THE Camperdown Alumni St Andrew Chapter (CASTAC) will be launching a special award in honour of the school's founder Ivy May Wilson-Grant on October 27 at the Terra Nova Hotel in Kingston. The award is a special item on the programme of CASTAC's annual reunion banquet at which five outstanding past students are to be inducted into the alumni Hall of Fame.
Fittingly, this award to honour the memory of Ivy Grant is being launched on the 30th anniversary - almost to the day - of her passing on Saturday, October 26, 1982. The launch will mark the second time so far this year that this incomparable educator will be so recognised by her former students. The first was on June 10 when the virtuoso soprano Carol Reid assembled a group of similarly talented past students and friends at the Webster United Church in Kingston in a concert recital, "A time to remember", to raise funds for the Ivy Grant Trust Fund launched a year earlier to help support needy students of Camerpdown. Those who attended will testify to the richness of that performance and the appropriateness of the tribute to the Camperdown founder.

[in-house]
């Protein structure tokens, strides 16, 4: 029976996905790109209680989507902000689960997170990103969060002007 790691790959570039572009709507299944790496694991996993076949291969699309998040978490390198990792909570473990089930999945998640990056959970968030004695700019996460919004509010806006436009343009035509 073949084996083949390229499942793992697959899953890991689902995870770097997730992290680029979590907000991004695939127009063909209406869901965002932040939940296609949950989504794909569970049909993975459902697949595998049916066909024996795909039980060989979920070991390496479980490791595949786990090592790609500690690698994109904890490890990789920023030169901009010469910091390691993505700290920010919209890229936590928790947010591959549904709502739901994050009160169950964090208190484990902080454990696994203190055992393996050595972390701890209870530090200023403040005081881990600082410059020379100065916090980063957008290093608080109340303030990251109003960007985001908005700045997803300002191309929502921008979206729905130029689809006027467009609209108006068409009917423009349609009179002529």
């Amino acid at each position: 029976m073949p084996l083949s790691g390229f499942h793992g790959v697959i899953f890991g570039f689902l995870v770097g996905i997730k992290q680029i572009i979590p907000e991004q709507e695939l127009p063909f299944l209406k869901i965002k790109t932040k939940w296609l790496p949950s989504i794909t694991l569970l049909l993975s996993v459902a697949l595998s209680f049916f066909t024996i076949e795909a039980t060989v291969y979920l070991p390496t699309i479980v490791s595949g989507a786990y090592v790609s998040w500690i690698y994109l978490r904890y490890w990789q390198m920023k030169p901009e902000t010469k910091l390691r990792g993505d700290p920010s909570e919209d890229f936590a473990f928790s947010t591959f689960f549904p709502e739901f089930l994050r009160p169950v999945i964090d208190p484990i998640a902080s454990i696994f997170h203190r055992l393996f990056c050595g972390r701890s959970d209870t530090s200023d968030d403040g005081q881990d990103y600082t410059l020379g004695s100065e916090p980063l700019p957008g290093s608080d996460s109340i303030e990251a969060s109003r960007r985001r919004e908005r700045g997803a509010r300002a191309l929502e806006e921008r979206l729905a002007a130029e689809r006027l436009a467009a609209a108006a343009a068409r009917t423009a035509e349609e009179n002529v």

I can think of no greater tribute to a teacher in retirement and beyond than those paid by her or his former students, and the tributes to Mrs Grant so far this year have been wonderful and deserved.
Jamaica's cultural history is littered with the names of many who performed outstanding feats, or who changed the country or even the world in one way or the other, but whose names, even in this "Google Age" do not readily crop up and are often ignored by the mass media unless their achievement is in the sporting, political or entertainment arenas. I suspect that for much of her life, Mrs Grant's name was unrecognisable outside of Kingston and St Andrew, even though in retirement for a brief time in 1971-72, she acted as principal of St Hilda's High School. The fact that she touched the lives of hundreds of her students, myself included, in many positive ways, is of far more fundamental significance to her value and contribution to national development.